Ultimately both names derive from the endonym of the largest ethnic group in Burma, the Bamar people, so some groups (ethnic minorities in particular) do not consider any of these names to be inclusive or representative of the totality of their population.
The country’s name derives from “Nepa“, which literally means “those who domesticate the cattle”, in Tibeto-Burmese languages.
A Sanskrit inscription containing the phrase “greetings to the Nepalese” proves that already well before the 6th century this is the name by which the local population (also known as Nepar, Newar, Newa and Newal) is known, still inhabiting the area of the Kathmandu valley and its surroundings as of today.
Alternative theories say that the name derives from the Sanskrit word “nīpālaya” (“dwelling at the foot of the mountain”, referring to its proximity to the Himalayas – such as the name “Piemonte”) or the Tibetan “niyampal” “). There are still those who attribute the meanings “beginning of a new age”, “home of wool”, “holy place”, “fly down” and “house”.
The exact meaning behind the word “Peru” is obscure. The most popular theory argues that the name derives from the native word “biru“, which means river.
Another hypothesis suggests that this was the name of the indigenous chief Beru. Upon their arrival in the 16th century, the Spanish explorers would have asked the chief what the name of that place was but, not understanding a word of Spanish, he assumed that they wanted to know his own name, that being his answer.
The name of Russia originates in the Byzantine Greek “Rossωσσία” (“Rossia“), referring to the “Land of the Rus” (in Russian “Русская Земля“, or “russkaja zemlja“), a medieval state inhabited mainly by eastern Slavic peoples. It has been suggested that this name can originate in the Finnish word for the Swedes “Ruotsi“, meaning “Swedish vikings”.
Interestingly, there are two Russian words commonly used to designate Russians as a people: one is “русские” (“russkiye“), which most often means “ethnic Russians”; the other is “россияне” (“rossiyane“), which means “citizens of Russia regardless of ethnicity”. Often translations into other languages do not distinguish these two groups.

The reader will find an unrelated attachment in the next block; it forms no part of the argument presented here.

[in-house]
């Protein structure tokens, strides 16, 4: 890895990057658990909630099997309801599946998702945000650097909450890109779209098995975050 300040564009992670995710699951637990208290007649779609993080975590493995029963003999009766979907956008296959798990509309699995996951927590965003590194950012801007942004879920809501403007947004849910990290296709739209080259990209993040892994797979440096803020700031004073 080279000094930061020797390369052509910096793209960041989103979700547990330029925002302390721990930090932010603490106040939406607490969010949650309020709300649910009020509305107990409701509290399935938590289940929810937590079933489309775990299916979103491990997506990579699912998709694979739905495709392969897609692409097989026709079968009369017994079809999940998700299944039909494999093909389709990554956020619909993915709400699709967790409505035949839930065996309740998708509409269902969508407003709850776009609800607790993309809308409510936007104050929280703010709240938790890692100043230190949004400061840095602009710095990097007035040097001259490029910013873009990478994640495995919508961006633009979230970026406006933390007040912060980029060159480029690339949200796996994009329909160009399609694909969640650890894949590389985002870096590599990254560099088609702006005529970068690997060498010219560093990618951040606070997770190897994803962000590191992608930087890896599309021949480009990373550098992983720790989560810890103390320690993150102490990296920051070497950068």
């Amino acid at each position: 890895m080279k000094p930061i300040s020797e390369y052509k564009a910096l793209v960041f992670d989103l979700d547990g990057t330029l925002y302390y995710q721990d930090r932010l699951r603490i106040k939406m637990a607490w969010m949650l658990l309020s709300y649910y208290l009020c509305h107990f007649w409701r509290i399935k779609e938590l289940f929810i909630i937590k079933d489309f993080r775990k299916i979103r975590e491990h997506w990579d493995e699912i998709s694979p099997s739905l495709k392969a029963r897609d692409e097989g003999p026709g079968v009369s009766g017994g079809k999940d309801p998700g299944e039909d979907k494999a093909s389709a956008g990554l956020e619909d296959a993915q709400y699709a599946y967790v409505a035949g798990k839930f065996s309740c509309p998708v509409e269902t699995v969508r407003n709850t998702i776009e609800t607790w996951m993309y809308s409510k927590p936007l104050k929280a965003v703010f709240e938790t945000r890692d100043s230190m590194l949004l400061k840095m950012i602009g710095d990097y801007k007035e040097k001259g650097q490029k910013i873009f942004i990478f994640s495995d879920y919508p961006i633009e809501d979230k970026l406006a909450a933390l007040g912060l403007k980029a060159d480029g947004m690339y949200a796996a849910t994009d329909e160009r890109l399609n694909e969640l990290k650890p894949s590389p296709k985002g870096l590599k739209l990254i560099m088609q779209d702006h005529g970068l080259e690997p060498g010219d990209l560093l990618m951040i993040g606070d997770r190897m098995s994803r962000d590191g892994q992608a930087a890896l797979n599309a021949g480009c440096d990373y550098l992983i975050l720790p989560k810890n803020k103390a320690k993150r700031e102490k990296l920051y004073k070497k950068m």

The name of the country is derived from the name of its inhabitants: the Uzbeks – a generic name for the Turkish-speaking peoples of the region.
The origin of this name is disputed. One theory points to the joining of the Turkish terms “uz” (“own”), “bek” (“master”) and “san” (“land of”, from Persian), meaning “lord of oneself”, and denoting their freedom and independence. Another theory argues that the name derives from the semi-mythological leader of the Turks Oghuz Khagan (also known as Oghuz Beg).
The name “Việt Nam” is a variation of “Nam Việt” (literally the “South Việt”), a name which dates back to the Triệu dynasty of the 2nd century BC, and which was found in official documents dating from the 16th century.
The word “Việt” originated as an abbreviated form of “Bách Việt”, a group of people who lived in southern China and Vietnam. The term “Nam” was added to distinguish this kingdom from other Viet, (or Yue) kingdoms.
Coming into the 20th century, the country was generally referred to as “Annam” (“pacified south”), but the name Vietnam was reclaimed by the Viet Quoc nationalist party, in protest of French colonial authority. In 1945, the name Vietnam was officially adopted by the government.
Now that you know the etymology of a few countries, come visit them with The Wanderlust.